In this paper, we analyze the sensitivity of hard-bottom polychaete assemblages in depicting variation in environmental conditions in a heavily anthropized area subjected to multiple human pressure. Specifically, this study aimed to analyze the spatial-temporal variation of hard-bottom polychaete assemblages exposed to two different forms of disturbance affecting the coastal area of Alexandria (Egypt), namely (i) the discharge of water enriched with nutrients, organic waste, and pollutants, and (ii) urbanization due to the deployment of artificial structures and beach nourishment actions that are known to cause anthropogenic changes in coastal ecosystems [20,57]. Therefore, the main aim is to test the sensitivity of hard-bottom polychaetes assemblages in depicting environmental changes driven by different forms of human pressure.

2. Materials and Methods

2.1. Study Area

The study area extends from El Mex Bay to El Montazah along the Alexandria coast (Figure 1).
The widening of the coastal road of Alexandria more than two decades ago caused fundamental changes in the morphology and the topography of the coastal zone. In addition, it provided new habitats, including hard substrates for the benthic communities, such as concrete blocks along the coast and inside the sea, to protect the coastline from erosion.

2.2. Sampling Sites

The present study was conducted bimonthly from August 2018 to June 2019 at five sites (Figure 1). Three sites (El Montazah, Gleem, and Stanly) suffer from urbanization (UR) and engineering coastal management; the other two sites (El Mex and Eastern Harbor) experience the discharge (DI) of water enriched with nutrients and organic waste of urban and agricultural origin. More specifically, the five sites can be specified as follows:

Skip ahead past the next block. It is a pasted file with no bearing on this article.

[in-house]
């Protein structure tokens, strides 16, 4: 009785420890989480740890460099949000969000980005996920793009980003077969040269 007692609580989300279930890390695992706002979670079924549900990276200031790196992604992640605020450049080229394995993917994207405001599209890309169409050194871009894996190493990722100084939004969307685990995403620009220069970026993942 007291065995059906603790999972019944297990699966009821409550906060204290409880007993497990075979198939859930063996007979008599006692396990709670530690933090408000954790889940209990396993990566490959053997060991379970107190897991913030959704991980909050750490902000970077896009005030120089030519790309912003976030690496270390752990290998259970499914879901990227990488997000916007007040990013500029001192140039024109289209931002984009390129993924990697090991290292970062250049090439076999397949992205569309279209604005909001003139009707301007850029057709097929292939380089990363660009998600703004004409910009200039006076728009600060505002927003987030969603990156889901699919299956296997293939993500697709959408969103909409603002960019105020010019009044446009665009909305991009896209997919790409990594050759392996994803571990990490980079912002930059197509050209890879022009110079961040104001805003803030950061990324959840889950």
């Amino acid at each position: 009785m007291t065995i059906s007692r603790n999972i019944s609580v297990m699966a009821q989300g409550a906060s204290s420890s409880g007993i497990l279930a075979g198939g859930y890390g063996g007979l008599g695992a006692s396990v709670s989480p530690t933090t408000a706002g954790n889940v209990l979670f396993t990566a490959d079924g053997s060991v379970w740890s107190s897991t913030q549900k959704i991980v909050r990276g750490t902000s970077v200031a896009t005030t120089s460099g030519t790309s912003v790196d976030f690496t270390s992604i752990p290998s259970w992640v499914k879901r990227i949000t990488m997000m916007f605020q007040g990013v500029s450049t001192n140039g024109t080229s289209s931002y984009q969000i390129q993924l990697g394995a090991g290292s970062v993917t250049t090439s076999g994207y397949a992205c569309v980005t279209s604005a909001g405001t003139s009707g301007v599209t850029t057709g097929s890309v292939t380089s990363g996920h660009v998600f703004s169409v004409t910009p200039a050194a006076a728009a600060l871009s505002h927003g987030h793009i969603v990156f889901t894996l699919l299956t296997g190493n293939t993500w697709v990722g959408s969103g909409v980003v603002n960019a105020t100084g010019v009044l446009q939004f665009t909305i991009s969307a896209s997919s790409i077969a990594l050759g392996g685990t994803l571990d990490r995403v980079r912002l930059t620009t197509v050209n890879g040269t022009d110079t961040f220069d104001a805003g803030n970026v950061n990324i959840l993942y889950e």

El Montazah (EM): The hard substrate was represented by great concrete blocks existing beside a cement wall of about 25 m long and 3 m in height. The concrete blocks were covered mainly with the mussel Brachidontes pharaonis mixed with the red algae Corallina sp and, to a lesser extent, by the green algae Ulva sp. In addition, a few other algae were scarcely observed, like the brown algae Petalonia sp. and the red algae Pyropia sp. and Amphiroa sp.
Gleem (GL): This is a swimming area surrounded by a concrete wall of about 50 m long, 2 m in height, and sheltered by many concrete blocks, while the area appears as a semi-closed sheltered basin. The concrete blocks were covered mainly with the red algae Corallina sp. and, to a lesser extent, other red algae and specimens of B. pharaonis.
Stanly (ST): This is a semicircular bay laying under the Stanly Bridge with a recreational beach protected by a concrete wall of 1 m height, while the bottom was sandy with scattered natural rocky patches. The concrete wall and the bottom rocks were mainly covered with the black bivalve, B. pharaonis, the red algae Corallina sp., and sometimes the green algae Ulva sp. Other algal species were rarely observed, such as the red algae Amphiroa sp. and Jania sp. and the brown algae Colpomenia sp.